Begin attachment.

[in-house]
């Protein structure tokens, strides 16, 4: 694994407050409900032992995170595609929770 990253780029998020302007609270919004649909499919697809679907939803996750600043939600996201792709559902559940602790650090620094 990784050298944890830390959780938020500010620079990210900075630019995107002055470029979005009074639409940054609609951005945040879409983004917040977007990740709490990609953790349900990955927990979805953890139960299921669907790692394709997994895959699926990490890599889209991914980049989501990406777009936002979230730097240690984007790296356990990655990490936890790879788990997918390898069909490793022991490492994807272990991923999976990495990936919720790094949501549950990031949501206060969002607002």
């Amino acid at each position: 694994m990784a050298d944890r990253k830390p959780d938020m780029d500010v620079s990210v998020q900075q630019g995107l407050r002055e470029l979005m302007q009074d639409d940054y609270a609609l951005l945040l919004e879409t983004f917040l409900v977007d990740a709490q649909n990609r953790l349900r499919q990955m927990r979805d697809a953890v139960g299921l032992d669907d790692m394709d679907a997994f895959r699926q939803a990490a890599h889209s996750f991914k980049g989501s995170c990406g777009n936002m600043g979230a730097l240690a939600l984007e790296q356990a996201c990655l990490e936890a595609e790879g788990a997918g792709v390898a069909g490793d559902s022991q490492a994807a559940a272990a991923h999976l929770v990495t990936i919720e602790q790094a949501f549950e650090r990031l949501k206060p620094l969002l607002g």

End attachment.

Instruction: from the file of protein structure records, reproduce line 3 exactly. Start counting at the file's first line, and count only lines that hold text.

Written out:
């Amino acid at each position: 694994m990784a050298d944890r990253k830390p959780d938020m780029d500010v620079s990210v998020q900075q630019g995107l407050r002055e470029l979005m302007q009074d639409d940054y609270a609609l951005l945040l919004e879409t983004f917040l409900v977007d990740a709490q649909n990609r953790l349900r499919q990955m927990r979805d697809a953890v139960g299921l032992d669907d790692m394709d679907a997994f895959r699926q939803a990490a890599h889209s996750f991914k980049g989501s995170c990406g777009n936002m600043g979230a730097l240690a939600l984007e790296q356990a996201c990655l990490e936890a595609e790879g788990a997918g792709v390898a069909g490793d559902s022991q490492a994807a559940a272990a991923h999976l929770v990495t990936i919720e602790q790094a949501f549950e650090r990031l949501k206060p620094l969002l607002g």